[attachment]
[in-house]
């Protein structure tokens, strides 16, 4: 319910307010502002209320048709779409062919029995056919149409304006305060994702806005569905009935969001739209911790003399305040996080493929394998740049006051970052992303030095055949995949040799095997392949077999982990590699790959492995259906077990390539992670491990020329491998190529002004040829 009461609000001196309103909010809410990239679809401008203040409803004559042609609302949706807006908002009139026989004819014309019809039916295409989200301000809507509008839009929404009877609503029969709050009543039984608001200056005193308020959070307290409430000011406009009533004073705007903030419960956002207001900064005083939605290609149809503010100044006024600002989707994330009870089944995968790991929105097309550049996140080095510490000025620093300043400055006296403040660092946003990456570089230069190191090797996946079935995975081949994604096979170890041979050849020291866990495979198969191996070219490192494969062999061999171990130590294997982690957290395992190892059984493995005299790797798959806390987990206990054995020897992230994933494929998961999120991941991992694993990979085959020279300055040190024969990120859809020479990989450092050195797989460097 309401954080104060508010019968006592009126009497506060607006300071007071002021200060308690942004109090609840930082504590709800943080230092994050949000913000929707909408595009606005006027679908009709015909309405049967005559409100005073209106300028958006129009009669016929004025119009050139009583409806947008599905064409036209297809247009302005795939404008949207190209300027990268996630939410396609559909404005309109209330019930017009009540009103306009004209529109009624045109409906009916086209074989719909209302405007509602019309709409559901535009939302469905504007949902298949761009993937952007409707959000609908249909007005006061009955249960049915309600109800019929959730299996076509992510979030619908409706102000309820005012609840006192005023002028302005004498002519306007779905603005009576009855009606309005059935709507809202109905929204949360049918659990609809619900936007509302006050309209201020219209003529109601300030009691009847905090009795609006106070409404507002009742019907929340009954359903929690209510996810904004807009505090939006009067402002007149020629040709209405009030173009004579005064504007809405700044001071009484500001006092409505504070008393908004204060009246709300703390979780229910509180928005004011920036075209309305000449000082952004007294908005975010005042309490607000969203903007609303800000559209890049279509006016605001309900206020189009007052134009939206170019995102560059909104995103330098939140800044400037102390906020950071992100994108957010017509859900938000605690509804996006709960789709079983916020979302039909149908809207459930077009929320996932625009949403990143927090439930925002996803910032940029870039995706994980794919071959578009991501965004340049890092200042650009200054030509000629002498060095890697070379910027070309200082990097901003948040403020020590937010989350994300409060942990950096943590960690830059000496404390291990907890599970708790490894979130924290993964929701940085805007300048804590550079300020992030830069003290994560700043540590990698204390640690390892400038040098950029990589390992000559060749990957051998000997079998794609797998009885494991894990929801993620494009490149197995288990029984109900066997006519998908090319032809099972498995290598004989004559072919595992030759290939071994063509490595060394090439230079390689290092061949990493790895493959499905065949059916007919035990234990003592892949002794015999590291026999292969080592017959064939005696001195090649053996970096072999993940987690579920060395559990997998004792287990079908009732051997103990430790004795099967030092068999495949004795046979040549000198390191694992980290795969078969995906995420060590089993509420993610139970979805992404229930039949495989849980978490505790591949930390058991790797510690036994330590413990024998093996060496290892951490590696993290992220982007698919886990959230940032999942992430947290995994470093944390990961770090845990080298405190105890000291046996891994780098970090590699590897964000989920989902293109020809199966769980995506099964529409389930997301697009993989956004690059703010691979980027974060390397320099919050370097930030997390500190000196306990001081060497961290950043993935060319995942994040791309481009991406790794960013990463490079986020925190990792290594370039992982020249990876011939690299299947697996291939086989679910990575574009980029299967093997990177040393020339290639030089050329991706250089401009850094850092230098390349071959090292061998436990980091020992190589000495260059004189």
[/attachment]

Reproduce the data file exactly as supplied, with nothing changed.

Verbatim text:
[in-house]
């Protein structure tokens, strides 16, 4: 319910307010502002209320048709779409062919029995056919149409304006305060994702806005569905009935969001739209911790003399305040996080493929394998740049006051970052992303030095055949995949040799095997392949077999982990590699790959492995259906077990390539992670491990020329491998190529002004040829 009461609000001196309103909010809410990239679809401008203040409803004559042609609302949706807006908002009139026989004819014309019809039916295409989200301000809507509008839009929404009877609503029969709050009543039984608001200056005193308020959070307290409430000011406009009533004073705007903030419960956002207001900064005083939605290609149809503010100044006024600002989707994330009870089944995968790991929105097309550049996140080095510490000025620093300043400055006296403040660092946003990456570089230069190191090797996946079935995975081949994604096979170890041979050849020291866990495979198969191996070219490192494969062999061999171990130590294997982690957290395992190892059984493995005299790797798959806390987990206990054995020897992230994933494929998961999120991941991992694993990979085959020279300055040190024969990120859809020479990989450092050195797989460097 309401954080104060508010019968006592009126009497506060607006300071007071002021200060308690942004109090609840930082504590709800943080230092994050949000913000929707909408595009606005006027679908009709015909309405049967005559409100005073209106300028958006129009009669016929004025119009050139009583409806947008599905064409036209297809247009302005795939404008949207190209300027990268996630939410396609559909404005309109209330019930017009009540009103306009004209529109009624045109409906009916086209074989719909209302405007509602019309709409559901535009939302469905504007949902298949761009993937952007409707959000609908249909007005006061009955249960049915309600109800019929959730299996076509992510979030619908409706102000309820005012609840006192005023002028302005004498002519306007779905603005009576009855009606309005059935709507809202109905929204949360049918659990609809619900936007509302006050309209201020219209003529109601300030009691009847905090009795609006106070409404507002009742019907929340009954359903929690209510996810904004807009505090939006009067402002007149020629040709209405009030173009004579005064504007809405700044001071009484500001006092409505504070008393908004204060009246709300703390979780229910509180928005004011920036075209309305000449000082952004007294908005975010005042309490607000969203903007609303800000559209890049279509006016605001309900206020189009007052134009939206170019995102560059909104995103330098939140800044400037102390906020950071992100994108957010017509859900938000605690509804996006709960789709079983916020979302039909149908809207459930077009929320996932625009949403990143927090439930925002996803910032940029870039995706994980794919071959578009991501965004340049890092200042650009200054030509000629002498060095890697070379910027070309200082990097901003948040403020020590937010989350994300409060942990950096943590960690830059000496404390291990907890599970708790490894979130924290993964929701940085805007300048804590550079300020992030830069003290994560700043540590990698204390640690390892400038040098950029990589390992000559060749990957051998000997079998794609797998009885494991894990929801993620494009490149197995288990029984109900066997006519998908090319032809099972498995290598004989004559072919595992030759290939071994063509490595060394090439230079390689290092061949990493790895493959499905065949059916007919035990234990003592892949002794015999590291026999292969080592017959064939005696001195090649053996970096072999993940987690579920060395559990997998004792287990079908009732051997103990430790004795099967030092068999495949004795046979040549000198390191694992980290795969078969995906995420060590089993509420993610139970979805992404229930039949495989849980978490505790591949930390058991790797510690036994330590413990024998093996060496290892951490590696993290992220982007698919886990959230940032999942992430947290995994470093944390990961770090845990080298405190105890000291046996891994780098970090590699590897964000989920989902293109020809199966769980995506099964529409389930997301697009993989956004690059703010691979980027974060390397320099919050370097930030997390500190000196306990001081060497961290950043993935060319995942994040791309481009991406790794960013990463490079986020925190990792290594370039992982020249990876011939690299299947697996291939086989679910990575574009980029299967093997990177040393020339290639030089050329991706250089401009850094850092230098390349071959090292061998436990980091020992190589000495260059004189």